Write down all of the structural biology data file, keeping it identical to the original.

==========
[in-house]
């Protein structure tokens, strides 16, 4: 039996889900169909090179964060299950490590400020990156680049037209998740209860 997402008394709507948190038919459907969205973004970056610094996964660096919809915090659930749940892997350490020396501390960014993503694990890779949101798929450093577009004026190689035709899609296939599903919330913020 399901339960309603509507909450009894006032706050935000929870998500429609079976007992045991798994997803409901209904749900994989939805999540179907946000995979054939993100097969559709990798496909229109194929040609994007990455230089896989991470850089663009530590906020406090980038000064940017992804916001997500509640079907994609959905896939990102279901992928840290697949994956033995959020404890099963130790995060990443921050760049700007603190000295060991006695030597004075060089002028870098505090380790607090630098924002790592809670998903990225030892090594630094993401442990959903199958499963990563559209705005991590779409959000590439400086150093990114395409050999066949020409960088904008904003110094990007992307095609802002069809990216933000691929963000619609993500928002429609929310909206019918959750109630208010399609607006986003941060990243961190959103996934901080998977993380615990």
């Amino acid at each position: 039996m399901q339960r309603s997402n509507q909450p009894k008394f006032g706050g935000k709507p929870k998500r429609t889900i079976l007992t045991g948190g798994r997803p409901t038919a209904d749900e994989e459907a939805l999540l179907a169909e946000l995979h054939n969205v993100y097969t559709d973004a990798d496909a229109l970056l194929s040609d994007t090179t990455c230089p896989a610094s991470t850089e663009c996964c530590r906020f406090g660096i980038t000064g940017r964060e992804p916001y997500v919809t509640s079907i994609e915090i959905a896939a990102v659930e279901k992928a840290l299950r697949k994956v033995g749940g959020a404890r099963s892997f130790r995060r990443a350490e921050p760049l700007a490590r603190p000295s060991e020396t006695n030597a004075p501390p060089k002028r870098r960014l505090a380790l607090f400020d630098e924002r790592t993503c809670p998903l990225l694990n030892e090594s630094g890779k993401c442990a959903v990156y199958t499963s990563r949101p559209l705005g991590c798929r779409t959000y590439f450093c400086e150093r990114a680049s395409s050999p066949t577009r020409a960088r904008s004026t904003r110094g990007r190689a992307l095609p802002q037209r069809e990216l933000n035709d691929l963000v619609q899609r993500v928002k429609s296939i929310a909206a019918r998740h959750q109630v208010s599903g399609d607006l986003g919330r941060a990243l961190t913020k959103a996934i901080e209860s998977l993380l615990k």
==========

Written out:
[in-house]
């Protein structure tokens, strides 16, 4: 039996889900169909090179964060299950490590400020990156680049037209998740209860 997402008394709507948190038919459907969205973004970056610094996964660096919809915090659930749940892997350490020396501390960014993503694990890779949101798929450093577009004026190689035709899609296939599903919330913020 399901339960309603509507909450009894006032706050935000929870998500429609079976007992045991798994997803409901209904749900994989939805999540179907946000995979054939993100097969559709990798496909229109194929040609994007990455230089896989991470850089663009530590906020406090980038000064940017992804916001997500509640079907994609959905896939990102279901992928840290697949994956033995959020404890099963130790995060990443921050760049700007603190000295060991006695030597004075060089002028870098505090380790607090630098924002790592809670998903990225030892090594630094993401442990959903199958499963990563559209705005991590779409959000590439400086150093990114395409050999066949020409960088904008904003110094990007992307095609802002069809990216933000691929963000619609993500928002429609929310909206019918959750109630208010399609607006986003941060990243961190959103996934901080998977993380615990």
């Amino acid at each position: 039996m399901q339960r309603s997402n509507q909450p009894k008394f006032g706050g935000k709507p929870k998500r429609t889900i079976l007992t045991g948190g798994r997803p409901t038919a209904d749900e994989e459907a939805l999540l179907a169909e946000l995979h054939n969205v993100y097969t559709d973004a990798d496909a229109l970056l194929s040609d994007t090179t990455c230089p896989a610094s991470t850089e663009c996964c530590r906020f406090g660096i980038t000064g940017r964060e992804p916001y997500v919809t509640s079907i994609e915090i959905a896939a990102v659930e279901k992928a840290l299950r697949k994956v033995g749940g959020a404890r099963s892997f130790r995060r990443a350490e921050p760049l700007a490590r603190p000295s060991e020396t006695n030597a004075p501390p060089k002028r870098r960014l505090a380790l607090f400020d630098e924002r790592t993503c809670p998903l990225l694990n030892e090594s630094g890779k993401c442990a959903v990156y199958t499963s990563r949101p559209l705005g991590c798929r779409t959000y590439f450093c400086e150093r990114a680049s395409s050999p066949t577009r020409a960088r904008s004026t904003r110094g990007r190689a992307l095609p802002q037209r069809e990216l933000n035709d691929l963000v619609q899609r993500v928002k429609s296939i929310a909206a019918r998740h959750q109630v208010s599903g399609d607006l986003g919330r941060a990243l961190t913020k959103a996934i901080e209860s998977l993380l615990k």